2% of the world’s rarest zebras have been wiped out
A two-year drought in Kenya has wiped out two percent of the world’s rarest zebra species and increased elephant deaths, as the climate crisis takes its toll on the nation’s wildlife. East Africa.
The carcasses of animals rotting on the ground – including giraffes and cattle – have become a common sight in northern Kenya, where unprecedented dry spells are eroding already existing food and water sources. exhausted.
Grevy’s zebra, the rarest zebra species in the world, is the species hardest hit by the drought.
The founder and CEO of Grevy’s Zebra Trust, Belinda Low Mackey, told CNN that the mortality rate of the species would only increase if there was no heavy rain falling on the area.
“If the upcoming rainy season fails, the Grevy zebra will face a very serious risk of starvation,” she said. “Since June we have lost 58 Grevy zebras and the death toll is increasing as the drought intensifies.”
Even the most drought-tolerant animals are affected. One is camels, which are known to be able to survive for long periods of time without water.
“Camels are a valuable resource for many people in this region,” Suze van Meegen, the Norwegian Refugee Council’s Emergency Response Director for East Africa, told CNN. “The deserts of Kenya…now littered with their corpses.”
Kenya is on the verge of its fifth failed rainy season and its metrology department forecasts “dryer than average conditions” for the rest of the year.
Conservationists fear that many endangered species will die.
“If further rains fail … we can expect to see elephant mortality,” said Frank Pope, head of conservation charity Save the Elephants based in Kenya. significant spike.
“We are seeing swarms being broken down into the smallest units … as they try to make a living,” he said. “The calves are being abandoned, and the old elephants are dying. If there is no rain, the others will soon follow.”
With prolonged dry weather, other endangered wildlife species will quickly become extinct.
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The drought is also worsening bushmeat poaching, which has increased in cattle-raising communities in the north as the drought affects other sources of income.
In some areas, Grevy’s zebra is being poached in grazing reserves.
“Drought has led to increased poaching of Grevy zebras due to the large numbers of livestock concentrated on grazing reserves,” Mackey said. “This has led to ethnic conflict (sometimes animals get caught in fire) and poaching, as herders have to live off wild animals.”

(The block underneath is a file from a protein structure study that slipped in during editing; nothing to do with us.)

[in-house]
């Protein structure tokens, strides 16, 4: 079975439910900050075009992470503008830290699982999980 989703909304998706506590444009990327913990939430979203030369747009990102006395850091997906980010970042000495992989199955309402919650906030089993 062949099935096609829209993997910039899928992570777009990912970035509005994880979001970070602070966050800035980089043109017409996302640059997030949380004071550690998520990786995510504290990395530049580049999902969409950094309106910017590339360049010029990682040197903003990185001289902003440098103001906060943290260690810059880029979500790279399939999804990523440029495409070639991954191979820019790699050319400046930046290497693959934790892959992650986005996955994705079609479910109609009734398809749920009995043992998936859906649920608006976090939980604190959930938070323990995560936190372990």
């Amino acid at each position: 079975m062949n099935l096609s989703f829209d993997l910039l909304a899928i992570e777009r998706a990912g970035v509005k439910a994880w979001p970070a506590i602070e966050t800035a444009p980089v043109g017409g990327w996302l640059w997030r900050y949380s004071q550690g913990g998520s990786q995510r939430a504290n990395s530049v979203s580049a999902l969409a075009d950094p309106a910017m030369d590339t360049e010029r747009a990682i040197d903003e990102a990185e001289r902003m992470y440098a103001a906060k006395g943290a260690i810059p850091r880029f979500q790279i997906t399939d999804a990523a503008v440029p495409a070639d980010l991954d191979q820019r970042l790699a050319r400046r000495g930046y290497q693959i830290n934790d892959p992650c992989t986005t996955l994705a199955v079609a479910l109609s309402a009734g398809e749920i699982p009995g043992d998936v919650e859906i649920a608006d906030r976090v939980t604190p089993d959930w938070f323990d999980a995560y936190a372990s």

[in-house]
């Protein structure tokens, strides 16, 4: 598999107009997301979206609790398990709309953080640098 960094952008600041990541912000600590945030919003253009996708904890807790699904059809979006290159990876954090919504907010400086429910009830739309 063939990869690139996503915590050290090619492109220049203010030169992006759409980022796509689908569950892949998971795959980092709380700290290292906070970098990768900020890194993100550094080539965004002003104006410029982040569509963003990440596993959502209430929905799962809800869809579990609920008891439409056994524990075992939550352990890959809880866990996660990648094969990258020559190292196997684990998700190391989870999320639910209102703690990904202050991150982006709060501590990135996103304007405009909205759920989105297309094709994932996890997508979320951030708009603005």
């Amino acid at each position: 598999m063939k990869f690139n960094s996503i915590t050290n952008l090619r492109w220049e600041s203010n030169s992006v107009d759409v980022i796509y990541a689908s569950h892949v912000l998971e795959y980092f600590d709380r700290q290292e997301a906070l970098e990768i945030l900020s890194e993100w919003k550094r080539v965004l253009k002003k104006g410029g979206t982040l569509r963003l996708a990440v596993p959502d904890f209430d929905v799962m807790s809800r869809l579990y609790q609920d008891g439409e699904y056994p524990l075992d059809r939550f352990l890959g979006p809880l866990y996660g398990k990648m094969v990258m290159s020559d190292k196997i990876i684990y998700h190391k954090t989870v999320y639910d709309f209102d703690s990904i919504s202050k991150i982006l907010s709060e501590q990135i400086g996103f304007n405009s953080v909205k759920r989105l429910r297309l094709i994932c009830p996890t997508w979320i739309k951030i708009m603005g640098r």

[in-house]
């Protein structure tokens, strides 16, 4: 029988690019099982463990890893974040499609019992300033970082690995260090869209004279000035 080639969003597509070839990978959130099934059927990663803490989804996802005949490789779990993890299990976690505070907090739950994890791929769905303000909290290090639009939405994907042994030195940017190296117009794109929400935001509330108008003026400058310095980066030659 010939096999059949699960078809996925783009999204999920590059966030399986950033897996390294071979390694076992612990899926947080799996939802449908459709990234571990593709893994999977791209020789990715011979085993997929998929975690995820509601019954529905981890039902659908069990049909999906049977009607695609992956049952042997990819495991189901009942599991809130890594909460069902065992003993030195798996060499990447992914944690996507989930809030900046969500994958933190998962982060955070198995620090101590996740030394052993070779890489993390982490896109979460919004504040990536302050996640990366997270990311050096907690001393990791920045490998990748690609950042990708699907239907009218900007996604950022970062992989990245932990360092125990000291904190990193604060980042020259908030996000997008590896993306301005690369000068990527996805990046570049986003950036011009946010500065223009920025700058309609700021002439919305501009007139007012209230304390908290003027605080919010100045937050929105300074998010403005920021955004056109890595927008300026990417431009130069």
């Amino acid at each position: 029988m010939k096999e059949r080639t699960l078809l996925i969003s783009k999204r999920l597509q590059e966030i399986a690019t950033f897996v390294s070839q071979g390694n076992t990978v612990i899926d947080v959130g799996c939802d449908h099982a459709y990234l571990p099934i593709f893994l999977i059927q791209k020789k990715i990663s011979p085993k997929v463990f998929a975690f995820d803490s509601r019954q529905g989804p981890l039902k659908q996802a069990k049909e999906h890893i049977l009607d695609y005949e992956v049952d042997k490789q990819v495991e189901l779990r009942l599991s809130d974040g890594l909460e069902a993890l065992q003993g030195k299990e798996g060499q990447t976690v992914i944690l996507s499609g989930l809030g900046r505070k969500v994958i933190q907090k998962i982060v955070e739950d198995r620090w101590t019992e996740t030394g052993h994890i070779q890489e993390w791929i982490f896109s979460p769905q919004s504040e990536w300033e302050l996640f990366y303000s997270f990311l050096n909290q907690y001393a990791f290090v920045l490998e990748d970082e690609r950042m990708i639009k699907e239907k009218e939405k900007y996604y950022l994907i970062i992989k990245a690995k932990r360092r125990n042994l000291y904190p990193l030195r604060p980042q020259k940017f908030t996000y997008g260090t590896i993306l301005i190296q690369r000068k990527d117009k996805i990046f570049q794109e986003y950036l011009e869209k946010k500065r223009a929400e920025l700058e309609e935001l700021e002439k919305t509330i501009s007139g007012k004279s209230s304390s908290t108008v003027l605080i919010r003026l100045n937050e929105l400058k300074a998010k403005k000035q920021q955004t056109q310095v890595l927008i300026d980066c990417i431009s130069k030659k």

Human-wildlife conflict has also prompted the killing of dozens of elephants forced into close contact with humans as they chase dwindling food and water sources, the Pope of the United Nations said. Elephant Rescue said.
“Last year, we lost half of our elephants to conflict with people compared to poaching at the height of the ivory crisis 10 years ago,” he told CNN.
Nearly 400 elephants were lost to poaching 10 years ago, the highest in Kenya since 2005, according to a 2012 report by the country’s wildlife agency.
While government action against the ivory trade has halted ivory poaching in Kenya, ivory poaching continues due to drought and soaring food prices.
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As of October 2020, four consecutive rainy seasons have failed in parts of Kenya and the Horn of Africa. The UN said it was the worst drought in the region in 40 years.
More than four million Kenyans are “food insecure” due to drought, and more than 3 million cannot get enough water to drink.
Grevy’s Zebra Trust says it is helping endangered species survive the drought through supplemental feeding.
“We have a dedicated feeding team in each of the national reserves (Samburu, Buffalo Springs and Shaba), Mackey said. On average we use 1,500 bales (additional hay) per week,” said Mackey, adding that other species such as oryx and buffalo also benefit.
However, interventions for elephants at the scale that can make a significant difference are difficult, Pope said.
“The provision of new water sources can backfire, causing localized desertification,” he said. “Save the Elephant is focused on helping locals protect themselves from conflict (with stray elephants) and helping respond to incidents when conflicts do arise.”
Pope also worries that when the rains finally come, there may be less grass due to overgrazing of livestock.
“A bigger concern is that overgrazing is starting to turn the fragile landscape into a desert. When the rain comes, there will be less grass, even as pressure on the landscape increases.”